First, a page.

Back at the camp, we were entertained by the heartfelt connection between the two sisters, Amy and Andrea while they gave us some wonderful backstory about how far apart in age they are, and where their parents are. In the beginning, Andrea looked a bit old to me, and while the 12 years of difference makes more sense, it still seems like Andrea could be Amy's mother, rather than her sister. In any case, this version of Andrea is much different than the comic version. (But that's probably mostly due to age, and partially due to the fact that we didn't really 'meet' Andrea until a good time after Amy's death in the comics).
Having DVR'd the episode, I tried very hard not to read any spoilers about it in the 24 hours before I could catch up. Even trying as hard as I did, I still heard that Ed died, and was asked if I was satisfied with the amount of Zombies in the episode. Up until the camp scene, I didn't know why I was being asked that. Afterward, it made perfect sense. Yes, I was more satisfied with the level of zombies, but let me make my opinion more clear. It was not the number of dead bodies on the screen that I was concerned with before, but the lack of interaction between the survivors and the zombies. It was not the amount of zombies I was craving, it was the fear that comes along with living in that world, and the subsequent paranoia of constantly being attacked. And in that, Episode four pulled through with flying colors. So much, in fact, I almost felt like there were too many zombies! The point is, it's not the number, but the interaction. Now for you nay-sayers, I realize it's a TV show. There have to be a certain amount of people on screen for action scenes or it's boring. There is only so much that can be put into one hour. Some points of the story have to be highlighted for longer so that the whole thing makes more sense. I get it. I'm just stating my opinion regarding what has been put out.
I loved the camp attack scene. In my eyes, Ed was a problem, and I was glad the campers didn't have to deal with him. The fear everyone showed will (hopefully) carry over into how they live their day-to-day lives from here on out. While I thought 20 zombies showing up in the same place at the same time was a bit much, and I probably would have understood what they're doing to the campers without seeing them actually eat rubbery bits, the whole thing was good. I can't wait to see what the repercussions of the attack will be, especially for Andrea, Amy, and Jim.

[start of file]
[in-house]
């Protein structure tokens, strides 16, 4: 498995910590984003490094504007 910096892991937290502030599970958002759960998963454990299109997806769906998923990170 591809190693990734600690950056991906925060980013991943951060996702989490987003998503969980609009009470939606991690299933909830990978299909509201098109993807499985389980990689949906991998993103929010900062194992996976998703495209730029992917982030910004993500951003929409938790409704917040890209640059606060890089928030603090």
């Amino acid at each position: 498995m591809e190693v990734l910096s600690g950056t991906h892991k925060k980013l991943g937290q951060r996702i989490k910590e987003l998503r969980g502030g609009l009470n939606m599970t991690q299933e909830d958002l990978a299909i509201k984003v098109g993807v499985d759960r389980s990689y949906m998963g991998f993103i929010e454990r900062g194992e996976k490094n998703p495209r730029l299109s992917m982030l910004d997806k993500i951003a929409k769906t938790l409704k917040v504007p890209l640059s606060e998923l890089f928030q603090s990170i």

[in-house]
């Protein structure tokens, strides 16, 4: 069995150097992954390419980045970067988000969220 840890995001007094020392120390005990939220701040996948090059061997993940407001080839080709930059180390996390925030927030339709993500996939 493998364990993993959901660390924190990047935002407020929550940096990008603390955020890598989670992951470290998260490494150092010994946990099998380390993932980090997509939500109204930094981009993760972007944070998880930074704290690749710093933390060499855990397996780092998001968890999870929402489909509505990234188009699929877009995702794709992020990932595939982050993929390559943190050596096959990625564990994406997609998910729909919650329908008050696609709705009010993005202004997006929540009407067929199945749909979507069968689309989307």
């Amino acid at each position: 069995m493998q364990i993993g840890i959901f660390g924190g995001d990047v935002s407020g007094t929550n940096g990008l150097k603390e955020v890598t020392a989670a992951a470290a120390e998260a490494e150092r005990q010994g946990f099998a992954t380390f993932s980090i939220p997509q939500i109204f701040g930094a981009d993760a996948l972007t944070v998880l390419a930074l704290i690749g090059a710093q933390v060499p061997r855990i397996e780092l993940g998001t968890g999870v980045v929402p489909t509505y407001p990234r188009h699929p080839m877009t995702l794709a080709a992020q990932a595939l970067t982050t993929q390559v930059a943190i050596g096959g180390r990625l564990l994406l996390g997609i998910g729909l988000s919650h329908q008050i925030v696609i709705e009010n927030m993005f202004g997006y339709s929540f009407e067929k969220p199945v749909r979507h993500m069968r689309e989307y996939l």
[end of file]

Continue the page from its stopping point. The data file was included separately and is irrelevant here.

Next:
And finally on to Jim. Jim going crazy was fine. His family was taken from him right before his eyes. He narrowly escaped death. He should be going a little crazy. I even thought Shane tying him to a tree for a day was acceptable. A little weird, but understandable. But what's up with Jim's 'dream'? Do we really need a psychic in the bunch? Why does there need to be some kind of other version of supernatural thing happening along with the zombie invasion? I don't like it. Jim should have been digging the graves for his family, who he lost but hadn't had a chance to grieve yet. It would have made their involvement all the more meaningful, and would have developed his character in a much less weird way. I'm not convinced 'psychic powers' is the reason Jim dug graves and seemed to 'see' what was going to happen to the camp, but I know I'll be disappointed if that becomes the case.
All in all, episode four was my favorite episode so far (I know you can't tell from the above). It makes me wish there were more than 6 episodes to the season. We'll be waiting until next fall to get any more Walking Dead! Boo!